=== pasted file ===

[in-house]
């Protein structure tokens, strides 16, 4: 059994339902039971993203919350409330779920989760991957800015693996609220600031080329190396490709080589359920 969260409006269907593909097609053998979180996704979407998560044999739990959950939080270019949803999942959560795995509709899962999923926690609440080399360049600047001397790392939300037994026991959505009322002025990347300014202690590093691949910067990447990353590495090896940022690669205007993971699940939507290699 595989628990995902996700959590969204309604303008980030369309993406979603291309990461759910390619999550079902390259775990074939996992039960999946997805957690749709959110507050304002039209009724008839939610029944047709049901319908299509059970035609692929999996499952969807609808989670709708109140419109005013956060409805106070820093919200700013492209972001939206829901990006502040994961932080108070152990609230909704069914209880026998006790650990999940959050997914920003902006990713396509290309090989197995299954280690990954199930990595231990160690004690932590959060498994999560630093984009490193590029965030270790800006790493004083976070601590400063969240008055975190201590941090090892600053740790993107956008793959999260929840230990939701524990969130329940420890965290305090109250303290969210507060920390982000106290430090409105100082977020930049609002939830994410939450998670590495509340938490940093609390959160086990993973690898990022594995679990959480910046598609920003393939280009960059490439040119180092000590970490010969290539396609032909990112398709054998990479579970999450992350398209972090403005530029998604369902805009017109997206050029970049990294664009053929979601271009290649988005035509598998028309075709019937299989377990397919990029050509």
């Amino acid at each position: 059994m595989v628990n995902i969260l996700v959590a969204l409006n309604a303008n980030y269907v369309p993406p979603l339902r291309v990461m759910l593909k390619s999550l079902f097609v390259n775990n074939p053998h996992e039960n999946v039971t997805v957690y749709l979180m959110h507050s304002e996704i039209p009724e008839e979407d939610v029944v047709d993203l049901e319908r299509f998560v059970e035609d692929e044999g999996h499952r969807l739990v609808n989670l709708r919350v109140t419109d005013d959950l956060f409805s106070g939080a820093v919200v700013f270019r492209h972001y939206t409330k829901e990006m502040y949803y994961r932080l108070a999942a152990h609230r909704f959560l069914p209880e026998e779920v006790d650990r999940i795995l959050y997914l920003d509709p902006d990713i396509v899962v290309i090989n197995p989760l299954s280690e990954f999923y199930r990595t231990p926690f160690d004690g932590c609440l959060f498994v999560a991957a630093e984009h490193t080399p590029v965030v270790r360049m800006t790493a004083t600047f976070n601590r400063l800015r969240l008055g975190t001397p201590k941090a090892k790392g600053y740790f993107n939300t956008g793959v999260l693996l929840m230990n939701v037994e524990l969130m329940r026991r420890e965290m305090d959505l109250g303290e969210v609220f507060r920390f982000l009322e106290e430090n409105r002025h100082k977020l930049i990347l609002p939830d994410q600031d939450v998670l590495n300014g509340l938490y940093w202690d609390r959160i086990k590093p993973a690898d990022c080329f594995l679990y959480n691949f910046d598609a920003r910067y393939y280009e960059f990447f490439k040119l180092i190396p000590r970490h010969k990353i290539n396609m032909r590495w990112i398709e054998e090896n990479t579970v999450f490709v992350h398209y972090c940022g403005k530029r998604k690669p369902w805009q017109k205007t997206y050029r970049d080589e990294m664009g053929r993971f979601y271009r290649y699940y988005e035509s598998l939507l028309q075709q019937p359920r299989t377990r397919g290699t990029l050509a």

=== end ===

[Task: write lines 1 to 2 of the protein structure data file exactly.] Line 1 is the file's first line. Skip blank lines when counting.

[in-house]
């Protein structure tokens, strides 16, 4: 059994339902039971993203919350409330779920989760991957800015693996609220600031080329190396490709080589359920 969260409006269907593909097609053998979180996704979407998560044999739990959950939080270019949803999942959560795995509709899962999923926690609440080399360049600047001397790392939300037994026991959505009322002025990347300014202690590093691949910067990447990353590495090896940022690669205007993971699940939507290699 595989628990995902996700959590969204309604303008980030369309993406979603291309990461759910390619999550079902390259775990074939996992039960999946997805957690749709959110507050304002039209009724008839939610029944047709049901319908299509059970035609692929999996499952969807609808989670709708109140419109005013956060409805106070820093919200700013492209972001939206829901990006502040994961932080108070152990609230909704069914209880026998006790650990999940959050997914920003902006990713396509290309090989197995299954280690990954199930990595231990160690004690932590959060498994999560630093984009490193590029965030270790800006790493004083976070601590400063969240008055975190201590941090090892600053740790993107956008793959999260929840230990939701524990969130329940420890965290305090109250303290969210507060920390982000106290430090409105100082977020930049609002939830994410939450998670590495509340938490940093609390959160086990993973690898990022594995679990959480910046598609920003393939280009960059490439040119180092000590970490010969290539396609032909990112398709054998990479579970999450992350398209972090403005530029998604369902805009017109997206050029970049990294664009053929979601271009290649988005035509598998028309075709019937299989377990397919990029050509």